Ethiopia as a Less Developed Country
By: Danielle McGrady
According to the United Nations Economic and Social Council, Ethiopia is considered one of the forty-eight least developed countries (LDC). The list of LDC are looked over every three years and this list was recently updated in March 2012. To be considered a least developed country, the Committee for Development takes into consideration these three factors: “ (A.) A per capita income criterion, based on a three-year average estimate of the gross national income (GNI) per capita, with a threshold of $992 for possible cases of addition to the list, and a threshold of $1,190 for graduation from LDC status; (B.) A human asset criterion, involving a composite index (the Human Assets Index) based on indicators of: (i) nutrition (percentage of the population that is undernourished); (ii) health (child mortality ratio); (iii) school enrollment (gross secondary school enrollment ration); and (iv) literacy (adult literacy ratio); and (C.) An economic vulnerability criterion, involving a composite index (the Economic Vulnerability Index) based on indicators of: (i) natural shocks (index of instability of agricultural production; share of the population victim of natural disasters); (ii) trade-related shocks (index of instability of exports of goods and services); (iii) physical exposure to shocks (share of the population living in low-lying areas); (iv) economic exposure to shocks (share of agriculture, forestry and fisheries in GDP; index of merchandise export concentration); (v) smallness (population in logarithm); and (vi) remoteness (index of remoteness)” (unctad.org).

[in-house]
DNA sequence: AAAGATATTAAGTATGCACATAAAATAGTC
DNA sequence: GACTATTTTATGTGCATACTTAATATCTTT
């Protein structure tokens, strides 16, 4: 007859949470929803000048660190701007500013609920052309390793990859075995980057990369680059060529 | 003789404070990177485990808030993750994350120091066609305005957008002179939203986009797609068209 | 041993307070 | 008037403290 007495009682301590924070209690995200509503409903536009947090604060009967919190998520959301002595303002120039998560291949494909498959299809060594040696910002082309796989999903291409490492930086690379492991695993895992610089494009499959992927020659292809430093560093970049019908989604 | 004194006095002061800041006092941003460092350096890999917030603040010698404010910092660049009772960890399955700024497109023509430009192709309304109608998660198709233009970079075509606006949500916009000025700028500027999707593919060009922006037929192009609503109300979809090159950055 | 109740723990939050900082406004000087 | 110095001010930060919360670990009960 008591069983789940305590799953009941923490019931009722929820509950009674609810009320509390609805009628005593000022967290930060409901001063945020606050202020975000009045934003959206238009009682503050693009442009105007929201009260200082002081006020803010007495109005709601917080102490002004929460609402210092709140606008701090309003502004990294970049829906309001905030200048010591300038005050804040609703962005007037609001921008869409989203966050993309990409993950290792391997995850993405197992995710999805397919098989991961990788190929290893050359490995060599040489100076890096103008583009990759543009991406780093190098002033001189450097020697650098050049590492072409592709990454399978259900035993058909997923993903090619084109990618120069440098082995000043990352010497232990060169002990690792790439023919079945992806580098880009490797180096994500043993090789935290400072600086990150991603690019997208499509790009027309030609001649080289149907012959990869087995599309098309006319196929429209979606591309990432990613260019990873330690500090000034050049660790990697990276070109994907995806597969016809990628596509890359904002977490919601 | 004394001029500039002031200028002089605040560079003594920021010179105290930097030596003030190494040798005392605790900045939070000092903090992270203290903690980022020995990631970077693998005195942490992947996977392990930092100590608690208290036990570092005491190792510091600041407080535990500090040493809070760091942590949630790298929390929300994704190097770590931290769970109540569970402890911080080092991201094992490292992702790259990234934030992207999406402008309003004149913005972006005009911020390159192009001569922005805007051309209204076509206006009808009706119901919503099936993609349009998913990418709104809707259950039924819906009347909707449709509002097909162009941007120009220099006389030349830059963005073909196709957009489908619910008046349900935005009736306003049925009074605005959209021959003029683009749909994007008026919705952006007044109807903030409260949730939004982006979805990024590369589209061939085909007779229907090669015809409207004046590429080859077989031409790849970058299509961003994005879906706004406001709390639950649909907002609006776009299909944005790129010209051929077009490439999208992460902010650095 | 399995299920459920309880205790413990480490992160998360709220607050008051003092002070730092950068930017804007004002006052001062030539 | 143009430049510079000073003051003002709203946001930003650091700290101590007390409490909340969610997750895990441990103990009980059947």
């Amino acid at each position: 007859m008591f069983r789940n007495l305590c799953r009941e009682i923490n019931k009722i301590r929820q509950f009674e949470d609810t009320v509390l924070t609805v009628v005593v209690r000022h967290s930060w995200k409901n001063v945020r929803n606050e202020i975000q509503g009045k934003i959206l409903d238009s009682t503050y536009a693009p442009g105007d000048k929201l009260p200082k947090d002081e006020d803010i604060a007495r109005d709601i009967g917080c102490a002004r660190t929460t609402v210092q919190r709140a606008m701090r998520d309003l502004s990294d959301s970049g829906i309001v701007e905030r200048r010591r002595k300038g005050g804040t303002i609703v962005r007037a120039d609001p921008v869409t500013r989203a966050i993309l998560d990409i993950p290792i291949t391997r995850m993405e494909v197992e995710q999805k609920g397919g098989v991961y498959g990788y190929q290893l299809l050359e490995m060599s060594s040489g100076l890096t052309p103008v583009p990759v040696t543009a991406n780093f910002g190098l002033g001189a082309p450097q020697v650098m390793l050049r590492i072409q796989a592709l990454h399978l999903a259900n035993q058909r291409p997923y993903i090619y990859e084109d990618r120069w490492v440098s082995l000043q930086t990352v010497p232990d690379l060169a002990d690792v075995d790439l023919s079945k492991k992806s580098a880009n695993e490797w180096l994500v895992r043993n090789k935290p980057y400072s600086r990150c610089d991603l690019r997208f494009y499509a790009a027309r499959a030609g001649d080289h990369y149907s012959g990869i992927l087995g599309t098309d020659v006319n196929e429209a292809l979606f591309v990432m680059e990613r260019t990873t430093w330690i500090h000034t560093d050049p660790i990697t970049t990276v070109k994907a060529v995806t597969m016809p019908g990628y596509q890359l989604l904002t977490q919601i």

Ethiopia is known to be the oldest independent country in Africa due to the five million year old remains found in the Awash Valley. Ethiopia was home to one of the most powerful kingdoms, Axum, which flourished as a main trading point as early as 1st century BC. Ethiopia just recently elected Mulatu Teshome as their new president and Hailemariam Desalegn as their new prime minister. Ethiopia is structured as a federal parliamentary republic. ii. Poverty
Ethiopia is currently one of Africa’s poorest countries and one of the poorest countries in the world. Ethiopia is considered one of the highest performing economies in the Sub-Saharan Africa yet it still manages to be a very poor. Twenty-nine percent of Ethiopia’s population lives below the national poverty line and 78% of the Ethiopian population survive with an income of below $2 a day: .
Some statistics that measure a countries poverty include: the poverty gap, the poverty headcount ratio, poverty gap at a national poverty line, poverty headcount ratio at national poverty line, poverty gap at rural poverty line, and the poverty gap at urban poverty line, etc. According to the World Bank, Ethiopia’s poverty gap at $2 a day is 37.9%, poverty gap at $1.25 a day is 16.2%, the poverty headcount ratio at $2 a day is 86.4%, poverty headcount ratio at $1.25 a day is 55.6%, poverty gap at rural poverty line is 12.2%, poverty gap at national poverty line is 11.9%, poverty headcount ratio at national poverty line is 44.2%, poverty head count ratio at rural poverty line is 45.4%, poverty gap at urban poverty line is 10.1%, and the poverty headcount ratio at urban poverty line 36.9%.
The reduction of poverty in Ethiopia has decreased from 38.7% in 2004 to 29.6% within a five-year period due to economic growth trends. Ethiopia has a target goal to decreased poverty to 22.2% by 2014-2015. In 2012, it was recorded that the poverty is at 27.8%, so by the looks of it, it seems that Ethiopia will not meet its goal to reduce poverty to 22.2% by 2014-2015. Ethiopia is having a very challenging time at fixing the causes of poverty, but the Ethiopian government is devoting a great amount of its budget to “pro-poor programs and investments.” For example, the Ethiopian government has committed to a series of...
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